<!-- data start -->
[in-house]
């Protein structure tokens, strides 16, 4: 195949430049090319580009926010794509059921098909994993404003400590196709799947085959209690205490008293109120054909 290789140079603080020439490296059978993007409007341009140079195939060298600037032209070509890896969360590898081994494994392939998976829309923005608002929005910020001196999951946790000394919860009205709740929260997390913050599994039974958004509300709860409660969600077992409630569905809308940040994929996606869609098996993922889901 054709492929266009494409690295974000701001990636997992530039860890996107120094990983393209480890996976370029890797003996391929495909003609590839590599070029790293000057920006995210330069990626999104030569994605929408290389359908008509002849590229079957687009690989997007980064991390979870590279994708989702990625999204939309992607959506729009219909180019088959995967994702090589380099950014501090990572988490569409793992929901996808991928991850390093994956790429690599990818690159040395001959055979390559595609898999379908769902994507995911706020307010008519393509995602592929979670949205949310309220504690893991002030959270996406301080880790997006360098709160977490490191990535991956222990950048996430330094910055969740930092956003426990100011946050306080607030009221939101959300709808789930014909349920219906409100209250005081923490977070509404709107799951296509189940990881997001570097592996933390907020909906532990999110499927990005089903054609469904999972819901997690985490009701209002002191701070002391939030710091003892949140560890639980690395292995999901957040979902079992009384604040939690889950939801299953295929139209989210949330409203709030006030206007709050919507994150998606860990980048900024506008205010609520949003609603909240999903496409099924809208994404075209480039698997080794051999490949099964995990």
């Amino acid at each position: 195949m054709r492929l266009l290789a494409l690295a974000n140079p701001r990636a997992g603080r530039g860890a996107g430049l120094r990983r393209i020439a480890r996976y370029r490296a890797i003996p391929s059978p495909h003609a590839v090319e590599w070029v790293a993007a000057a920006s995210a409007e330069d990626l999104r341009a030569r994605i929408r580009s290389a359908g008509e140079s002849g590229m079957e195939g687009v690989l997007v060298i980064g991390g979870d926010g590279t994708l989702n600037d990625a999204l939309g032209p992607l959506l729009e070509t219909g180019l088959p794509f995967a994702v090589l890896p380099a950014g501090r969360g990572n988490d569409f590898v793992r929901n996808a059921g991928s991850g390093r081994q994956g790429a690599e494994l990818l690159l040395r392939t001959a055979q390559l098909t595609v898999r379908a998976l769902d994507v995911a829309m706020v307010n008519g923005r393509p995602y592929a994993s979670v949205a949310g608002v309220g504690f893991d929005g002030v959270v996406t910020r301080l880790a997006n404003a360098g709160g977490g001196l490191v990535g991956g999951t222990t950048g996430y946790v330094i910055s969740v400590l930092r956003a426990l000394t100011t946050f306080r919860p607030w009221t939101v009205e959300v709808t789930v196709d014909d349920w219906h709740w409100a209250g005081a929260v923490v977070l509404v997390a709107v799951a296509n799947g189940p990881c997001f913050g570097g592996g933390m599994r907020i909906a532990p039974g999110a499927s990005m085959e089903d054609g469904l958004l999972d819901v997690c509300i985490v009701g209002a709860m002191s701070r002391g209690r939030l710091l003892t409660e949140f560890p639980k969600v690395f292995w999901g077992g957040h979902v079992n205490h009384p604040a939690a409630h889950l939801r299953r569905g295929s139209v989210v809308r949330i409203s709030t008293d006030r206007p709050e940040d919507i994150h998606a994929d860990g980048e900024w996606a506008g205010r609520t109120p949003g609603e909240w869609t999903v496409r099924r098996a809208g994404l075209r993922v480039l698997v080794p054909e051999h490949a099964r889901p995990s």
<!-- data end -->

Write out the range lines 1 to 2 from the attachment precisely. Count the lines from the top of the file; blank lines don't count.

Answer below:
[in-house]
């Protein structure tokens, strides 16, 4: 195949430049090319580009926010794509059921098909994993404003400590196709799947085959209690205490008293109120054909 290789140079603080020439490296059978993007409007341009140079195939060298600037032209070509890896969360590898081994494994392939998976829309923005608002929005910020001196999951946790000394919860009205709740929260997390913050599994039974958004509300709860409660969600077992409630569905809308940040994929996606869609098996993922889901 054709492929266009494409690295974000701001990636997992530039860890996107120094990983393209480890996976370029890797003996391929495909003609590839590599070029790293000057920006995210330069990626999104030569994605929408290389359908008509002849590229079957687009690989997007980064991390979870590279994708989702990625999204939309992607959506729009219909180019088959995967994702090589380099950014501090990572988490569409793992929901996808991928991850390093994956790429690599990818690159040395001959055979390559595609898999379908769902994507995911706020307010008519393509995602592929979670949205949310309220504690893991002030959270996406301080880790997006360098709160977490490191990535991956222990950048996430330094910055969740930092956003426990100011946050306080607030009221939101959300709808789930014909349920219906409100209250005081923490977070509404709107799951296509189940990881997001570097592996933390907020909906532990999110499927990005089903054609469904999972819901997690985490009701209002002191701070002391939030710091003892949140560890639980690395292995999901957040979902079992009384604040939690889950939801299953295929139209989210949330409203709030006030206007709050919507994150998606860990980048900024506008205010609520949003609603909240999903496409099924809208994404075209480039698997080794051999490949099964995990």